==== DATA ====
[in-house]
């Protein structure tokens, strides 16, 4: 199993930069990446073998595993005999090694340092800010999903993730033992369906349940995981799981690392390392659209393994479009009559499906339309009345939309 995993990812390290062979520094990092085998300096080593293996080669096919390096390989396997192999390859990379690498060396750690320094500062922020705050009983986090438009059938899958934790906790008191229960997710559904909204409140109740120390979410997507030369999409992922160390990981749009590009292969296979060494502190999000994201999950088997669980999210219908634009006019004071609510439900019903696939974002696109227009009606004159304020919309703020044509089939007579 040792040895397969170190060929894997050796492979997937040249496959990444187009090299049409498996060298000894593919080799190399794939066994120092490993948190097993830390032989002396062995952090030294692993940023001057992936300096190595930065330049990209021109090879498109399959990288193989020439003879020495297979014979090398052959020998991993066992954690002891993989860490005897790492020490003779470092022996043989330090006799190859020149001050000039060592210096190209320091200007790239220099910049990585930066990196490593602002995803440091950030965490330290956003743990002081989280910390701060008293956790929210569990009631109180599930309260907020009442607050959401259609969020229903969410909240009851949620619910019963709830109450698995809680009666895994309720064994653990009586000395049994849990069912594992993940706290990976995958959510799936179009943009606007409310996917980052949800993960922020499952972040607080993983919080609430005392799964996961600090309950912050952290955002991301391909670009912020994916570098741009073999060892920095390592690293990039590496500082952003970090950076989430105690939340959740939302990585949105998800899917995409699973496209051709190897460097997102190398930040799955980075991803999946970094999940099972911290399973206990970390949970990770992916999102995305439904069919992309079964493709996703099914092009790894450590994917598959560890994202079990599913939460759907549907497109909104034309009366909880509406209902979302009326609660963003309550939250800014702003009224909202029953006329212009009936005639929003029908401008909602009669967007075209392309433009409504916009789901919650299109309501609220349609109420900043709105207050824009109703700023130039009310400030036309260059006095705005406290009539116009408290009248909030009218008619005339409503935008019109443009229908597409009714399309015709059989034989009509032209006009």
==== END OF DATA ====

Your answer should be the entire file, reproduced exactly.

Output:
[in-house]
């Protein structure tokens, strides 16, 4: 199993930069990446073998595993005999090694340092800010999903993730033992369906349940995981799981690392390392659209393994479009009559499906339309009345939309 995993990812390290062979520094990092085998300096080593293996080669096919390096390989396997192999390859990379690498060396750690320094500062922020705050009983986090438009059938899958934790906790008191229960997710559904909204409140109740120390979410997507030369999409992922160390990981749009590009292969296979060494502190999000994201999950088997669980999210219908634009006019004071609510439900019903696939974002696109227009009606004159304020919309703020044509089939007579 040792040895397969170190060929894997050796492979997937040249496959990444187009090299049409498996060298000894593919080799190399794939066994120092490993948190097993830390032989002396062995952090030294692993940023001057992936300096190595930065330049990209021109090879498109399959990288193989020439003879020495297979014979090398052959020998991993066992954690002891993989860490005897790492020490003779470092022996043989330090006799190859020149001050000039060592210096190209320091200007790239220099910049990585930066990196490593602002995803440091950030965490330290956003743990002081989280910390701060008293956790929210569990009631109180599930309260907020009442607050959401259609969020229903969410909240009851949620619910019963709830109450698995809680009666895994309720064994653990009586000395049994849990069912594992993940706290990976995958959510799936179009943009606007409310996917980052949800993960922020499952972040607080993983919080609430005392799964996961600090309950912050952290955002991301391909670009912020994916570098741009073999060892920095390592690293990039590496500082952003970090950076989430105690939340959740939302990585949105998800899917995409699973496209051709190897460097997102190398930040799955980075991803999946970094999940099972911290399973206990970390949970990770992916999102995305439904069919992309079964493709996703099914092009790894450590994917598959560890994202079990599913939460759907549907497109909104034309009366909880509406209902979302009326609660963003309550939250800014702003009224909202029953006329212009009936005639929003029908401008909602009669967007075209392309433009409504916009789901919650299109309501609220349609109420900043709105207050824009109703700023130039009310400030036309260059006095705005406290009539116009408290009248909030009218008619005339409503935008019109443009229908597409009714399309015709059989034989009509032209006009």